Treatment

Why it’s Not OK Not to be OK – World Mental Health Day 2020

It’s World Mental Health Day and again, I’m not sure what to say or where to start. Often I let it pass without words because nothing I can think of to say feels like enough to warrant even starting. But I don’t want to be silent on a topic that’s so important to me, on a day when the world talks loudly and tells us what we all should and shouldn’t be doing regarding mental health and mental illness.

The problem is that most people like me who are mentally ill and who’ve been trying to fight stigma for more years than we care to remember are tired. Really tired. We’re tired of the narrative surrounding this day and mental illness generally. We’re constantly told to be kind and it’s ok not to be ok but quite honestly, the latter makes me want to vomit. Because honestly? It’s not ok not to be ok. I deserve more than that. I get that the phrase is saying that we shouldn’t feel ashamed, we shouldn’t be stigmatised, we should feel like it’s alright to talk about our bad days but despite the progress that’s been made, there is still such a long way to go. And quite frankly, I don’t want it to just be accepted that I don’t feel ok. I want people to be angry that I’m left to feel this way, to suffer, often needlessly. I want people to fight for funding, for treatment, for services to be opened and started up rather than defunded and closed. I want people to be outraged that our waiting lists for help are months, if not years long. If that was any other patients there’d be protests or riots, if it was others being told to just wait on the medication or therapy that would keep them alive, people would be up in arms but because mental illness is still stigmatised and dismissed, it’s viewed as lesser, less important, less life-threatening, less dangerous and far more self-inflicted and able to be controlled by the sufferer than physical conditions. It’s not until people spend extended periods of time with someone who’s very unwell and able to articulate their experience that people start to understand what it’s actually like and what we actually go through.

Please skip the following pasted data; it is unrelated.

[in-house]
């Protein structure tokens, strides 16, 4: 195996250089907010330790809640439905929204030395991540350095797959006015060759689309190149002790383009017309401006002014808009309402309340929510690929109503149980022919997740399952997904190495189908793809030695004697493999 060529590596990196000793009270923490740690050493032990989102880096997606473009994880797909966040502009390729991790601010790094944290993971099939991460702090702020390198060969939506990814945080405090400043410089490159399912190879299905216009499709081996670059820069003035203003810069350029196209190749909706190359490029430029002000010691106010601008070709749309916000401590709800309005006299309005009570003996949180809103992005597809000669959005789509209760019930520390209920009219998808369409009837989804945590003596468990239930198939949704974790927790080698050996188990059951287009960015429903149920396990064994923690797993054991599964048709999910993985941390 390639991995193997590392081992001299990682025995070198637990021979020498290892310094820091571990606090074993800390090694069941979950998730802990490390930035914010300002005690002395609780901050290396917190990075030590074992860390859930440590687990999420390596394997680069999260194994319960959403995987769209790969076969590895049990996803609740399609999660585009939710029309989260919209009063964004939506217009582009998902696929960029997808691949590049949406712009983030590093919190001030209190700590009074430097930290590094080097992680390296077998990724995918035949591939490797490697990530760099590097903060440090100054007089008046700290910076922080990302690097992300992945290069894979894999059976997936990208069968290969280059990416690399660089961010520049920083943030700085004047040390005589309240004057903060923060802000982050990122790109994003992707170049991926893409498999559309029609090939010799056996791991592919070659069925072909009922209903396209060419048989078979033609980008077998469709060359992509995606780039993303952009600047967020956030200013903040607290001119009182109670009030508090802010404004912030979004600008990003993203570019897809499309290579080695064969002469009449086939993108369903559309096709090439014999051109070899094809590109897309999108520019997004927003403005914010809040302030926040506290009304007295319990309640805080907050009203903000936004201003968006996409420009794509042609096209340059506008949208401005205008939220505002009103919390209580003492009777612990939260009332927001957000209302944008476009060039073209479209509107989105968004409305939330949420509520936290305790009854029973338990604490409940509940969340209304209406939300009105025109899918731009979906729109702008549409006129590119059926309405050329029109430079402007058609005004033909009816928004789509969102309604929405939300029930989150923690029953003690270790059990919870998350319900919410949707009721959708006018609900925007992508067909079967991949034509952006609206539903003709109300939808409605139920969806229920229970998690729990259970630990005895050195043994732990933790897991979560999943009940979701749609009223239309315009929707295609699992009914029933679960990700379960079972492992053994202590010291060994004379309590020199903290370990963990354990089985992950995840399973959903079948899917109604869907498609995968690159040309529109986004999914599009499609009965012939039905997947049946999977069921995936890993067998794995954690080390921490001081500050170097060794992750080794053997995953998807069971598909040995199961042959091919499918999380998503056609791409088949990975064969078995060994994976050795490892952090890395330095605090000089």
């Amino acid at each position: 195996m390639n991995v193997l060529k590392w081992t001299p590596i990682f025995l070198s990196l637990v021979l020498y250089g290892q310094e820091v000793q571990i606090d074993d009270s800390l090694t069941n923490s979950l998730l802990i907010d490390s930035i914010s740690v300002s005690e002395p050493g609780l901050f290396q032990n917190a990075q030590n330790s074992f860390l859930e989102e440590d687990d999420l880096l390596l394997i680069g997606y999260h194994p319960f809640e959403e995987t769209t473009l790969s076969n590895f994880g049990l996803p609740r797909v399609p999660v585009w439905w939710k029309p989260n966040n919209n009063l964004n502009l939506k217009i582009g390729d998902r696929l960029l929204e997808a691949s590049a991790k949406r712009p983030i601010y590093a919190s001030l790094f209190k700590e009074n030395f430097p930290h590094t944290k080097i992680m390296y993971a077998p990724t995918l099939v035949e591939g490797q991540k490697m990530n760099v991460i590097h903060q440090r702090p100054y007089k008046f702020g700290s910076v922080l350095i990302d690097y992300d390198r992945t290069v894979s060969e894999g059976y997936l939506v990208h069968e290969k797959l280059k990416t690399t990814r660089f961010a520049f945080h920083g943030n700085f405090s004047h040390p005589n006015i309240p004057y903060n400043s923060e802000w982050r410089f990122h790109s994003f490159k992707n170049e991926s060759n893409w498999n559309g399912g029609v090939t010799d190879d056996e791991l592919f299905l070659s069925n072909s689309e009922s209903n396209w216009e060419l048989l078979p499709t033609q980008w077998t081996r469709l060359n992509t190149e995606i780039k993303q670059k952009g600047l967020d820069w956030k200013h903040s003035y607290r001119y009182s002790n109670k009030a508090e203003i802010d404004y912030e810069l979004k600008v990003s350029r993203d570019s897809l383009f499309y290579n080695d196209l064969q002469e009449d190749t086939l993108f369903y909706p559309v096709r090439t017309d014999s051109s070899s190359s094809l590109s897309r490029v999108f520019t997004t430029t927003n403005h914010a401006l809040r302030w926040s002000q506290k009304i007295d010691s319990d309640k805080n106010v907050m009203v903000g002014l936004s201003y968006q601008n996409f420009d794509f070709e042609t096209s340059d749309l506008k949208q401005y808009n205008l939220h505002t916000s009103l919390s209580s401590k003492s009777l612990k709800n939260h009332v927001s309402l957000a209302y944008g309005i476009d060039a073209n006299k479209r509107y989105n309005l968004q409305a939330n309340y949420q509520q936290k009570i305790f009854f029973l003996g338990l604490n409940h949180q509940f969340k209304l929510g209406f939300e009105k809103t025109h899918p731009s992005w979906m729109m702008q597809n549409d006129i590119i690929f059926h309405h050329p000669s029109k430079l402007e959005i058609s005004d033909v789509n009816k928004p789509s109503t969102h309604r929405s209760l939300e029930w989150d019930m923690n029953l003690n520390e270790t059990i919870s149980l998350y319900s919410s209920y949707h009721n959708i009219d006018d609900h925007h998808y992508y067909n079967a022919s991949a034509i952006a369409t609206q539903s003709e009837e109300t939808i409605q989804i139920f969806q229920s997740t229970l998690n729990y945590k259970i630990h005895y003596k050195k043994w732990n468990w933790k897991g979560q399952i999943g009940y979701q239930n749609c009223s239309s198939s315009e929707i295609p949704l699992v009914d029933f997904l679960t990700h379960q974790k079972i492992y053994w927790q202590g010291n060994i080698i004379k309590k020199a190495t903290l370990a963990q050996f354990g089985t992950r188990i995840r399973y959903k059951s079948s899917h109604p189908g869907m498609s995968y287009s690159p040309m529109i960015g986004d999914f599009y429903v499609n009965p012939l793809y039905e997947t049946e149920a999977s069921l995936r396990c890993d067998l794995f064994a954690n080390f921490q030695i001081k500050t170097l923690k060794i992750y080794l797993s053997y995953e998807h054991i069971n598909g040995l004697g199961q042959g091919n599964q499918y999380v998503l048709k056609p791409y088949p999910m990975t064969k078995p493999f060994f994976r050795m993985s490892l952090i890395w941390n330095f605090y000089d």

World Mental Health Day just seems to have turned into companies, governments and people in society loudly shouting that people like me should talk, we should reach out, we should get help and in some ways that’s true but if you actually look at the reality of those suggestions, you’ll realise why we’re so tired and feel so helpless. We can’t get help when we ask for it. We’re turned away because we’re not ill enough or too ill, because we have complex diagnoses or damaging symptoms that services aren’t equipped to deal with. So few people can meet those super specific criteria and more and more of us are falling through the cracks. I’m currently on a waiting list that could take 2 years to reach the top of just to get assessed for a diagnosis that is unlikely to get me any treatment. I’ve agreed to be assessed because it’s literally the only thing I’m now being offered and it could help explain why previous treatment options have worked so poorly for me. But then what? I’ve not really been told what will happen if I get diagnosed, or if it’s discovered I don’t have this condition. What’s very likely to happen in the meantime is that the Adult Mental Health Team will discharge me because they’re not “treating” me currently and they can’t offer anything else that’s suitable for me. I’m much too ill to engage in any of the “treatments” they offer and so I’m likely to get discharged. In what universe is that acceptable? In what other branch of medicine would someone so commonly and easily be deemed too ill to be treated and discharged to deal with it alone, with no support and not even someone to talk to about it?